A spokesperson for multinational corporation Amazon has admitted that a public advertisement for a covert position was ‘not the best way to go about it’.
Amazon, which business experts have described as “like the Legion of Doom but better funded”, pulled the advert after massive public outcry. This outcry was due to the fact that it was not a sexy counter-corporate espionage position but more focused on preventing workers organising for basic rights.
“Let’s be honest,” the Amazon spokesperson continued, “we didn’t become an all-consuming capitalist monstrosity by taking any lip from the commoners we employ. The decision to make the advert public was made on the advice of the same algorithm we use to recommend products based on past purchases. Given that I bought a box of light bulbs five years ago and it still recommends erotically illustrated ski-boots, we should, perhaps, have anticipated this being a mistake.”
The pulling of the advert will slow the formation of Amazon’s own private espionage organisation, “Amazon-Covert”. However, experts assure us that it will have a negligible effect on Amazon’s ascension to a SHINRA-esque global megacorp. In particular, “Amazon Prime Air” (Amazon’s proposed fleet of drones) will be the first stage of the company’s private air force. According to Amazon’s current projections, this will allow them to purge “the unclean” (also known as non-Prime members) by 2022.
It has been revealed that the Government has issued new guidance for schools the Friday before they reopen.
The last-minute nature of the move has been widely criticised by teachers who are already bracing themselves to risk Covid-19 infection and deal with annoying children again.
A local Newcastle teacher gave The Lampoon his thoughts on the eleventh-hour delivery of this information on the condition of anonymity (but between you and us, his name is Frank Pendleton);
“Having spent the summer trying to find a way to arrange a classroom built with twenty students in mind so it allows thirty students to socially distance, I felt we were as prepared as we were going to be. I was ready to spend the weekend drinking beer and doing co…ffe, yes, definitely coffee. Now I have to work instead.”
Education Secretary Gavin Williamson explained the alleged delay in producing the latest guidance outside of his office as he searched his pockets in an ultimately fruitless attempt to find his key to the door.
“I find the outrage about this to be insincere and manufactured. After all, the Government has set a clear precedent of suddenly changing its position. In any event, this guidance was formulated well in advance of Friday. But we had a few glasses of champagne after we were done and the file fell down the side of my desk. We found it late Thursday night and- look, government work is hard, okay!?”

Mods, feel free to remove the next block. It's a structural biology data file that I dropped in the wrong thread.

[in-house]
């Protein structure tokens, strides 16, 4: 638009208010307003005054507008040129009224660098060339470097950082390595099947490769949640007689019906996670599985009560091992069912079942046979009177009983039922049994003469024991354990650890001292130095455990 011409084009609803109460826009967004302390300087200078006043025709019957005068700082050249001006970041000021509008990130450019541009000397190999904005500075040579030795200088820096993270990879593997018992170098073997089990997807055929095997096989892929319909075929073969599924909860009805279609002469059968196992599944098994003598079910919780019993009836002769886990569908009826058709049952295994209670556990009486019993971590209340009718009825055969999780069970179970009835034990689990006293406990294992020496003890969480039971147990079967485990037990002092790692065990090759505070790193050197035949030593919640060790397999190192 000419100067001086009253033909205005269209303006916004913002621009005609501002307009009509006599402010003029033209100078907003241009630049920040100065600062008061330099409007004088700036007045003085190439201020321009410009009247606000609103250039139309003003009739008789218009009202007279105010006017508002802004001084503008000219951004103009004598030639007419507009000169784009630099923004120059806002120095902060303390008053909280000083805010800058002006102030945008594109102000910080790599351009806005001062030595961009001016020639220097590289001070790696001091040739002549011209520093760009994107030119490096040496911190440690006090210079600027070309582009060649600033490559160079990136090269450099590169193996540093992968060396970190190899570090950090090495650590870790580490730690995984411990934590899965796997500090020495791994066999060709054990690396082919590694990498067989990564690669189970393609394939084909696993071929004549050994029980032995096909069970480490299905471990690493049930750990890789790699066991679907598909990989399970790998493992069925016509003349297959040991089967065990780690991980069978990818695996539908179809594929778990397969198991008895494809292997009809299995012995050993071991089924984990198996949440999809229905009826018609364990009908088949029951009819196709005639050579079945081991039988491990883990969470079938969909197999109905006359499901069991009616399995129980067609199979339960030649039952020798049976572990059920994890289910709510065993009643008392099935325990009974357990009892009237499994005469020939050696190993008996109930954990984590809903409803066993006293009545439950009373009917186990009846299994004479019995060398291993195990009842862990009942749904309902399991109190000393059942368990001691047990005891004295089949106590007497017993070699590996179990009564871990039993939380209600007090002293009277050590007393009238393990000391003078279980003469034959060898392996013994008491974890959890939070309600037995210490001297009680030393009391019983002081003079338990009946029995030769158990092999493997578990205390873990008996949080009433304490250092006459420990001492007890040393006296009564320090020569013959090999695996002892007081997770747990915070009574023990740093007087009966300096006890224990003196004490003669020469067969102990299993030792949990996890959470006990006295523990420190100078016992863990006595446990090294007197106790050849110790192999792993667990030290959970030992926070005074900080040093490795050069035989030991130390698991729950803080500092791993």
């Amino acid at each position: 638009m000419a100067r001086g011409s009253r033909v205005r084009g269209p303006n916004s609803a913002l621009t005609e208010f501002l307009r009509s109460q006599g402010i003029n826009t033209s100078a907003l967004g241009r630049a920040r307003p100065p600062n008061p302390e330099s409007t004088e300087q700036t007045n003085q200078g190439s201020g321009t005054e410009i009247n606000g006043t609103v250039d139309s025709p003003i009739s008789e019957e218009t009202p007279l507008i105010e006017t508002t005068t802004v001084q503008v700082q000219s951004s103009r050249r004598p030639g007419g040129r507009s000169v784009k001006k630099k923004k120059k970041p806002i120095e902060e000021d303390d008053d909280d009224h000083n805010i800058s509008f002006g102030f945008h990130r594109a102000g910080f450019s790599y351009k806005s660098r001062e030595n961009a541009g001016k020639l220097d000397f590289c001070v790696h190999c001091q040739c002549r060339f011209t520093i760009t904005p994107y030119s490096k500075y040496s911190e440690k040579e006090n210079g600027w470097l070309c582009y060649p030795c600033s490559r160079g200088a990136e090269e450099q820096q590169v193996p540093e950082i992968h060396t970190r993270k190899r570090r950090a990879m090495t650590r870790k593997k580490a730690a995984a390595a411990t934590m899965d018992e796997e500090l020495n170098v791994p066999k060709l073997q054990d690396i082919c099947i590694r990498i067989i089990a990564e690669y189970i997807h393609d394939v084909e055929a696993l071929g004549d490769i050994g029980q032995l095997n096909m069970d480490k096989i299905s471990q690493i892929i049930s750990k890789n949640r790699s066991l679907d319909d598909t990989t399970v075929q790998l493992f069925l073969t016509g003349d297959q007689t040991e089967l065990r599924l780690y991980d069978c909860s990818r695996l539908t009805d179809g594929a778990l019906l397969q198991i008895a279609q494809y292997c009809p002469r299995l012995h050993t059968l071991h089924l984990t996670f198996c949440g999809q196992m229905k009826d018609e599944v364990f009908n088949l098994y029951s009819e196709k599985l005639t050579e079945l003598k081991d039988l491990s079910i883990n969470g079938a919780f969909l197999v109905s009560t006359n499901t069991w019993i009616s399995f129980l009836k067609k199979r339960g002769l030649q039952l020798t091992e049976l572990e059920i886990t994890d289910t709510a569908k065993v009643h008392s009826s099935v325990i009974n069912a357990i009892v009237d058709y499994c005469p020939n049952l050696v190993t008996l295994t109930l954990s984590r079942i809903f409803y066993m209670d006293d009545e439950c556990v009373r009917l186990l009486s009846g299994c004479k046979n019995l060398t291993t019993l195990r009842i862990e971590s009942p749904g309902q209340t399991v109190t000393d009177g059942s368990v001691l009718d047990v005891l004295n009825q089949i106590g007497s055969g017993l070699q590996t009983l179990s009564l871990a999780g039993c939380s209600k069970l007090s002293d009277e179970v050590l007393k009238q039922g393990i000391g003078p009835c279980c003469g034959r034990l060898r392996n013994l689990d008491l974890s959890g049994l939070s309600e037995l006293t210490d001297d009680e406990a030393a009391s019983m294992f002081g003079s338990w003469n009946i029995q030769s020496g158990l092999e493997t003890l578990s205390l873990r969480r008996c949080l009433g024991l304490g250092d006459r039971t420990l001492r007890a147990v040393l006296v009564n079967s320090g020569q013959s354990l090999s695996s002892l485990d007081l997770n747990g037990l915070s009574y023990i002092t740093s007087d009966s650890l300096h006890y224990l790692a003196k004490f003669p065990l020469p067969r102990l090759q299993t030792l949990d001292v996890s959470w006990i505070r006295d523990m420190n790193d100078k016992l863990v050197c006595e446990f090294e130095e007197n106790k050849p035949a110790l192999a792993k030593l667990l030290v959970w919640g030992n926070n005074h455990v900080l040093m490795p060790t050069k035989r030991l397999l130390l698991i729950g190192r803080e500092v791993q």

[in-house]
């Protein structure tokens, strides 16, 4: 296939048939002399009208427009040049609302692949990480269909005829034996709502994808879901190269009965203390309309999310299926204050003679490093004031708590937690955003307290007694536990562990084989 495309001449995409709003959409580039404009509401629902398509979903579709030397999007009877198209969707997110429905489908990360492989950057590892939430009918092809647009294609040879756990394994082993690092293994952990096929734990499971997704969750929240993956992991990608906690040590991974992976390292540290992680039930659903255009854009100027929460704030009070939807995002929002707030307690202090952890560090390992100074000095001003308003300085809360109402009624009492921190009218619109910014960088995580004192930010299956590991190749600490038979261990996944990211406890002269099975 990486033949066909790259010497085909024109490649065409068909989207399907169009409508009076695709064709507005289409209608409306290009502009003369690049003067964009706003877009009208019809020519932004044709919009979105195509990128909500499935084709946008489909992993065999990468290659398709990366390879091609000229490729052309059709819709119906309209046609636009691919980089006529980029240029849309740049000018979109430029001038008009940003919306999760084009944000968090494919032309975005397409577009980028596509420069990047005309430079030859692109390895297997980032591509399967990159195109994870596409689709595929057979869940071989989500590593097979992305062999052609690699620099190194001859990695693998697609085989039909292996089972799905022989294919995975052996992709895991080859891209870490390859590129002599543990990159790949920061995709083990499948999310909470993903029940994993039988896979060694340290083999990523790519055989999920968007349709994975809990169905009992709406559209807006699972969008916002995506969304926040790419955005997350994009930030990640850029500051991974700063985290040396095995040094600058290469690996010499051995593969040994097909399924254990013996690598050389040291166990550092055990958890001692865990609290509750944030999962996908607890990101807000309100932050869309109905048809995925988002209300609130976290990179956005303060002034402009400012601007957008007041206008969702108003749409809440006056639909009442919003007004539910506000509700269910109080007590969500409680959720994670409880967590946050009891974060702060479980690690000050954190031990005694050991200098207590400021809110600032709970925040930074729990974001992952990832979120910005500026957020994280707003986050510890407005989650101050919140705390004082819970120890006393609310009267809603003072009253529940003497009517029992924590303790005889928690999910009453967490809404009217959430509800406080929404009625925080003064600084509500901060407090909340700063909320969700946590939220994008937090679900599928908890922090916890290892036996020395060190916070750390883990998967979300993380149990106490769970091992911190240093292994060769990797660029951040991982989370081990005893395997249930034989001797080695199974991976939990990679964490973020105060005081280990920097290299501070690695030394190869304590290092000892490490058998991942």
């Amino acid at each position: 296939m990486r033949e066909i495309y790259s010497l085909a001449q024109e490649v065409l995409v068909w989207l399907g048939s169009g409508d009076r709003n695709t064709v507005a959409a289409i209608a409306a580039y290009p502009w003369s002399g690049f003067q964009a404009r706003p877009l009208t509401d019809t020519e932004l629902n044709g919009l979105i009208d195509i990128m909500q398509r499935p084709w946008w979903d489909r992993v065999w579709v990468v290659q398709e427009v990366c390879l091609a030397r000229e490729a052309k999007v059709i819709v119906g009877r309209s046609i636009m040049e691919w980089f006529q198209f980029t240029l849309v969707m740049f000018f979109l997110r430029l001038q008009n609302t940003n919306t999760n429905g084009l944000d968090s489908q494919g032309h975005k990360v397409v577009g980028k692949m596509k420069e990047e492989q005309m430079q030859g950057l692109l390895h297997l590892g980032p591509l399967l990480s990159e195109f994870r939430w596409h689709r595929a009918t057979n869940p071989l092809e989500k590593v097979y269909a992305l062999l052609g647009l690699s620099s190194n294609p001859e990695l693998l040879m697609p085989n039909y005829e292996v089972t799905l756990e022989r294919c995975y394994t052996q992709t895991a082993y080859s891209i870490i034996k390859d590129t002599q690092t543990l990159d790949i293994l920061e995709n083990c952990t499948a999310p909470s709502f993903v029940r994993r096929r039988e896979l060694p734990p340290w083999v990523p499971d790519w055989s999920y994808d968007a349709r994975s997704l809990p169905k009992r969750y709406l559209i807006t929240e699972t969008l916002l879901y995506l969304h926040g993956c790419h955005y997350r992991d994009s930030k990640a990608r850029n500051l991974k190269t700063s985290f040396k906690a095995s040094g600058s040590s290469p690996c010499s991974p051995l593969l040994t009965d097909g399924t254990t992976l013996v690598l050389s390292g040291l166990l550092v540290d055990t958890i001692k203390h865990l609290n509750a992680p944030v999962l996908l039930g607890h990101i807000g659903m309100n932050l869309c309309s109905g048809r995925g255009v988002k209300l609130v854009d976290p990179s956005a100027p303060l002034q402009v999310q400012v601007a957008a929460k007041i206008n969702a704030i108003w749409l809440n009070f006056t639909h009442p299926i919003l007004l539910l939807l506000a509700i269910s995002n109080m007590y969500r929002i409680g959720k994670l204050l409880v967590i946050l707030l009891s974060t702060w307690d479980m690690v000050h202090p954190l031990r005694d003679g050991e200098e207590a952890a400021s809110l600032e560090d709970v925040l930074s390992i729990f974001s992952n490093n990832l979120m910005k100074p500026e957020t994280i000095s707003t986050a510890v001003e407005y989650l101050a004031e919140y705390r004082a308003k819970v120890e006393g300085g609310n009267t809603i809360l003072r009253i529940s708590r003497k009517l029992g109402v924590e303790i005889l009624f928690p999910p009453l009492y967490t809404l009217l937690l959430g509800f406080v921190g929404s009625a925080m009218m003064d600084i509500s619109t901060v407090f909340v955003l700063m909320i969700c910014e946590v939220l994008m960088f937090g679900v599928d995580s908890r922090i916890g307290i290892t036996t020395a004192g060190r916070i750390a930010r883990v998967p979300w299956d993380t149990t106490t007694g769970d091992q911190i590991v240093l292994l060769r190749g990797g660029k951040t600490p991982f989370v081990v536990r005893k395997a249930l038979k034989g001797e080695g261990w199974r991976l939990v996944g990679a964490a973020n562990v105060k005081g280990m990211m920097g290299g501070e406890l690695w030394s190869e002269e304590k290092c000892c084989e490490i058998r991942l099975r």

Williamson ended the interview at this point by gesturing wildly over The Lampoon reporter’s shoulder and screaming, “What’s that?” before escaping in the confusion.
Westminster sources have confirmed that Boris Johnson has been convinced to spend a bit of time doing that job he back-stabbed a lot of people to get.
The premier was spotted struggling out of a taxi outside Number 10 with a can of lager in one hand and a raw leg of mutton with bite marks in the other. An aide with dead eyes informed reporters that Mr Johnson would need some time to ‘gather himself’ before he would be available to answer questions. No further information was given about this nor about the crate of beer that was brought into Number 10 shortly after the Prime Minister’s return. When pressed by The Lampoon’s reporter, the aide would only mutter something about Mr Johnson needing to ‘taper off’.
After a few hours, a bleary-eyed Mr. Johnson came out of Number 10 in a dressing gown with ‘trickle-down economics’ written on the pocket. After crumpling what appeared to be some hastily written cue cards, Mr. Johnson explained the details of his early return from holiday.
“Well, with copid… conid… you know, the virus thingy, mostly killing poor people, Dominic said it would be best if I came back and added my signature competence to those Brexit negotiations that are going so well.“
Having given this statement, the Prime Minister let out a loud belch and staggered back inside.
Gazza arrived shortly afterward with a fishing rod and some cooked chicken, but was denied entry to Number 10.
It was announced today that the price of rail fares, including off-peak long-distance returns, will now include the purchaser’s firstborn child.
Given the government’s eagerness for people to return to their places of work following the coronavirus lockdown, many have viewed the move as “strange”, “poorly thought out” and “a dystopian nightmare”. Ministers defended the move by saying “Don’t answer back, you commoners!”
A government insider, who agreed to meet The Lampoon‘s reporter on the conditions of anonymity and using the reporter as a footstool, laid out the government’s thinking.
“At this point, we’re just trying to find out what we can get away with. We spent 150 million pounds on the wrong type of masks, and we were able to distract people by pointing to families drowning in the channel and calling them the bad guys.”
Upon being asked what the government planned to do with the children received, the source took a sip from his chilled glass of Chianti before answering.
“The Secretary of State for Transport Grant Shapps is planning to start his own chocolate factory when he leaves politics. Naturally, this means he needs a lot of small people who can sing jolly songs in wildly unsafe working conditions.”